By OLIVIA KATRANDJIAN
A teenager has been arrested on accusations of being the mastermind of an elaborate scheme to kidnap a 2-week-old baby in Santa Ana, Calif., according to police.
Gladys Remigio,17, was arraigned Friday for allegedly enlisting two gang members, 20-year-old Steven Quirino and 19-year-old Robert Rodriguez, to steal her roommate's 15-day-old daughter.
The newborn's mother, who is identified only as "Norma," told police that on the morning of Nov. 29, Remigio entered her bedroom with a man armed with a gun and ordered Norma into the bathroom. Norma's other children were asleep.
Norma managed to escape when the two men fled the scene, and she found her baby outside with Remigio.
At first, the police thought that Remigio was also a victim of the robbery, because she rents a room at Norma's house with her father. But police soon learned Remigio's twisted back story.
"She's engaged to a guy who thinks that she's 8 months pregnant and working in New York City. But she's not pregnant," Santa Ana Police Cpl. Anthony Bertagna said. "Eight months into this lie, she's living with these people who have a 2-week old baby. So her master plan was to befriend these two hardcore gang members and have them rob the house.
"The deal was that she would pay them a little bit of cash and they could steal her iPhone and whatever else they could find in the house," he said.
Police suspect that Quirino and Rodriguez did ransack the home and allegedly stole a video game console. But after that, things didn't play out exactly as Remigio allegedly planned, Bertagna said.
"The deal was that the two gang members were going to put the baby in the back of the car and Remigio was going to drive to Chula Vista, where her boyfriend lives, and live happily ever after with her fiance and present the kidnapped baby as if she had a kid," he said.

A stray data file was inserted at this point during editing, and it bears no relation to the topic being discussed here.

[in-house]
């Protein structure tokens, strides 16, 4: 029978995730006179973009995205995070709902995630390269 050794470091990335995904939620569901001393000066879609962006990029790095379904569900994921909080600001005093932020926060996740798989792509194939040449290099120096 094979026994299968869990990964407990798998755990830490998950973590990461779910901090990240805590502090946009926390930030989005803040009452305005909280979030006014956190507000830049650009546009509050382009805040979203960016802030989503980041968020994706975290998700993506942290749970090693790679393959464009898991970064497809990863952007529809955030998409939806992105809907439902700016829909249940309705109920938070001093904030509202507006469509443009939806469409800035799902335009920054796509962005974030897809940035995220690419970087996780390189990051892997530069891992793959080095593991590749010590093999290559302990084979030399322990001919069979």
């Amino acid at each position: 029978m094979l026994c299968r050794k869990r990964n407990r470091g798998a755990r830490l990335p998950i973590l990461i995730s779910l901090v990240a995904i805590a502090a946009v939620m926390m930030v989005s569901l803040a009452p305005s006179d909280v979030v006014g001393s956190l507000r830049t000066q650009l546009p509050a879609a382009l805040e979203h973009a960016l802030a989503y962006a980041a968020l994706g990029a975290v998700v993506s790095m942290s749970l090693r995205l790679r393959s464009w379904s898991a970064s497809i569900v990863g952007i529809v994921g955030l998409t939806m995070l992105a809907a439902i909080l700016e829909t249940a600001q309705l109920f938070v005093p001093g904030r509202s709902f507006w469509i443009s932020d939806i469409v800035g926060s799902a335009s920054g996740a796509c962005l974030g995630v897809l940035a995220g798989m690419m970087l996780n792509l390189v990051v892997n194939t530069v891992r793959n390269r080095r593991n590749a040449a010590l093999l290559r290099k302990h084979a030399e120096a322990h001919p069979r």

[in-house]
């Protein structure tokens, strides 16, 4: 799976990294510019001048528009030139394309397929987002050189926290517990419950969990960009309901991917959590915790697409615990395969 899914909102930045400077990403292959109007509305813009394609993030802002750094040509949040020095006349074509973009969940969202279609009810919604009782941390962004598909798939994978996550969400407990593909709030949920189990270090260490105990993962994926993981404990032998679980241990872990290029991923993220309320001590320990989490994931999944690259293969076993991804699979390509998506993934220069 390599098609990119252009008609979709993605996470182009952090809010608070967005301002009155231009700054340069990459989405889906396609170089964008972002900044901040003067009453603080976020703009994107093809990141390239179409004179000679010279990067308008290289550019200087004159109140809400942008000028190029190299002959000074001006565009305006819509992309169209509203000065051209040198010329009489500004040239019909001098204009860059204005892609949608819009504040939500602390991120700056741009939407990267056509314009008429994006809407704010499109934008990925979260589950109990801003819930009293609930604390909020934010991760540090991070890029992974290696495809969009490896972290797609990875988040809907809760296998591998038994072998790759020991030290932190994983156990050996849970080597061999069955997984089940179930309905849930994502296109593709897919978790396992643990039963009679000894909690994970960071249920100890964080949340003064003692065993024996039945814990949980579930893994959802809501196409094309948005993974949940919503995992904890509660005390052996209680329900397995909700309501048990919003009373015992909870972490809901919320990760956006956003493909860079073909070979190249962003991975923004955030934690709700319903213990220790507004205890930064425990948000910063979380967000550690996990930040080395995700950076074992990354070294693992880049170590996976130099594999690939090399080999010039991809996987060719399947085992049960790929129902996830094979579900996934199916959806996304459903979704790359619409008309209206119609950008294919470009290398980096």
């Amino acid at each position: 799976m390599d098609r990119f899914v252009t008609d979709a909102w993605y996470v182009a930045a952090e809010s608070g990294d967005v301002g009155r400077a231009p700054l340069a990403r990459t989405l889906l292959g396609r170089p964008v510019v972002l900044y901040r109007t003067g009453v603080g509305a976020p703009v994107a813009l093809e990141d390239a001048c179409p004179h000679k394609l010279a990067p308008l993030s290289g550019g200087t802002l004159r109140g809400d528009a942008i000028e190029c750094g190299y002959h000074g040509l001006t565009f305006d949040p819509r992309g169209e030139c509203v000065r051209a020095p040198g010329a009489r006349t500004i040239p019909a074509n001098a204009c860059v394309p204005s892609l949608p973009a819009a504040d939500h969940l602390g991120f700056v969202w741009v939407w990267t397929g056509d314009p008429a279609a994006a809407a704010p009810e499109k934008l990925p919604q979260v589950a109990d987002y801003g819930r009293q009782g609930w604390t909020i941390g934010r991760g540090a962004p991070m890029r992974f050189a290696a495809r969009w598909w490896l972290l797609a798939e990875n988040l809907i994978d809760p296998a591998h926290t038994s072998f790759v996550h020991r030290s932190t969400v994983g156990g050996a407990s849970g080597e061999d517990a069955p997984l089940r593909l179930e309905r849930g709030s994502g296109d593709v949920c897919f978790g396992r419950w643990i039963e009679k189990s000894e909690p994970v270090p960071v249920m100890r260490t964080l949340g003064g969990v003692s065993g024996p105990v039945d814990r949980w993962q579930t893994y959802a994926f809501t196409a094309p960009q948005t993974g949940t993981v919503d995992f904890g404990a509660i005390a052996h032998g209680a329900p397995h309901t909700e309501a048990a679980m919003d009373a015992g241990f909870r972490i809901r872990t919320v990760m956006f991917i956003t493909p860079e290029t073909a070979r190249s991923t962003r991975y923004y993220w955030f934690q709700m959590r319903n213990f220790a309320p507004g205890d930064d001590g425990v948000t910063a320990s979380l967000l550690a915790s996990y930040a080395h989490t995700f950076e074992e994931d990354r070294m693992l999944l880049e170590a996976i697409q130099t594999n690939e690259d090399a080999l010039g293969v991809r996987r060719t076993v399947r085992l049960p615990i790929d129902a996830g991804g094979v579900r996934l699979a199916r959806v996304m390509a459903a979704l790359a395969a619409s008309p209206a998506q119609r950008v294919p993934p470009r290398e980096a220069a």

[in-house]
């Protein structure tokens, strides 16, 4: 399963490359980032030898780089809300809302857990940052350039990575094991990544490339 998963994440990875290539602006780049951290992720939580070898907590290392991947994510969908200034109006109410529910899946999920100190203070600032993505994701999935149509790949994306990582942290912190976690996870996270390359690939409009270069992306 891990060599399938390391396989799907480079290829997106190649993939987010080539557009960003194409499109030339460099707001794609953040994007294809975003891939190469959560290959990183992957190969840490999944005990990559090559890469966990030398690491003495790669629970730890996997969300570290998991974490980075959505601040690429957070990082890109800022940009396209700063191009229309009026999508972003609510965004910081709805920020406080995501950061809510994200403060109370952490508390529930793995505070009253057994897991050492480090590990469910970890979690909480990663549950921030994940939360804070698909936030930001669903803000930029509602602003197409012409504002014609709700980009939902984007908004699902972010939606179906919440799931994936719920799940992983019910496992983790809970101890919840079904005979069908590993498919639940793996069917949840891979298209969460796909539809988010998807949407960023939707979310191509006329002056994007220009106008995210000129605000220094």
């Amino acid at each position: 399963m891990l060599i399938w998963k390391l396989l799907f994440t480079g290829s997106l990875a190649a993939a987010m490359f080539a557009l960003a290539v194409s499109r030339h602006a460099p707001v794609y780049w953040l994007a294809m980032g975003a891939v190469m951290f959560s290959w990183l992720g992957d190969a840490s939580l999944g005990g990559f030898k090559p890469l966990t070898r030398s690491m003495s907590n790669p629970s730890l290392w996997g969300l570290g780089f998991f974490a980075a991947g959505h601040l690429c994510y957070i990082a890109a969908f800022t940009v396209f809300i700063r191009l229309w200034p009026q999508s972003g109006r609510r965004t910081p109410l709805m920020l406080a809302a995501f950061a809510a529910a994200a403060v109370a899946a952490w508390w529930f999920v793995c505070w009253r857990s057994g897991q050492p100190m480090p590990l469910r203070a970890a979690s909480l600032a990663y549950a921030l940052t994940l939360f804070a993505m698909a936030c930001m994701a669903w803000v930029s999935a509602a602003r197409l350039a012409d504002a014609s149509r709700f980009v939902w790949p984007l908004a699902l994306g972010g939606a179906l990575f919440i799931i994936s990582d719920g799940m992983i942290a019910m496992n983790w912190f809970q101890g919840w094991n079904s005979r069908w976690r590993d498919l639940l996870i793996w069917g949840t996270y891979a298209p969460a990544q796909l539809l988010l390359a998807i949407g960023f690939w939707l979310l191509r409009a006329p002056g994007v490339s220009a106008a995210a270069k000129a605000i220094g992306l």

But Quirino and Rodriguez left Remigio at the house with the baby and fled the scene.
Allegedly upset with the two gang members for leaving her behind, Remigio told police where to find one of them -- at a local doughnut shop where, she says, he hangs out, Bertagna said. The police tracked him down and he is now in custody.
Remigio then headed towards San Diego County with two other unknown individuals. She called her future mother-in-law and told her that people had kidnapped her, induced labor, and were holding her baby hostage for $10,000, police said.
Remigio's future mother-in-law called the police and reported the crime.
Soon after, Remigio showed up at her future mother-in-law's house with two men, Bertagna said. The woman was surprised to see Remigio, who she thought was in New York City. The two men disappeared before police could identify them.
Remigio then allegedly shifted her story and told authorities that there was never a kidnapping, but that she had false labor and threw the baby in a trash can, police said.
The police immediately called in child abuse detectives at 9 p.m., and they searched dumpsters for the fetus until the next morning, according to the police.
When detectives couldn't find a fetus, they reinterviewed Remigio, who allegedly finally admitted she had been lying the whole time, according to the police.
"She said she thought she was pregnant at one point but she wasn't, and she wanted to keep her fiance," Bertagna said. "Meanwhile our robbery detectives were interviewing the suspect in custody. He said 'Woah woah woah, she's the very person who hired me.'"
The third suspect was found the following day and taken into custody.
If convicted on all charges, which include conspiracy to commit a crime, first degree residential robbery, first degree residential robbery, and street terrorism, with a sentencing enhancement for criminal street gang activity, Quirino and Rodriguez face a maximum sentence of life in state prison.
Remigio is charged with one felony count each of conspiracy to commit a crime, first degree residential robbery, first degree residential robbery, and attempted kidnapping with sentencing enhancements for criminal street gang activity. She will be tried as an adult, and if she is convicted on all charges, Remigio faces a maximum sentence of life in state prison.
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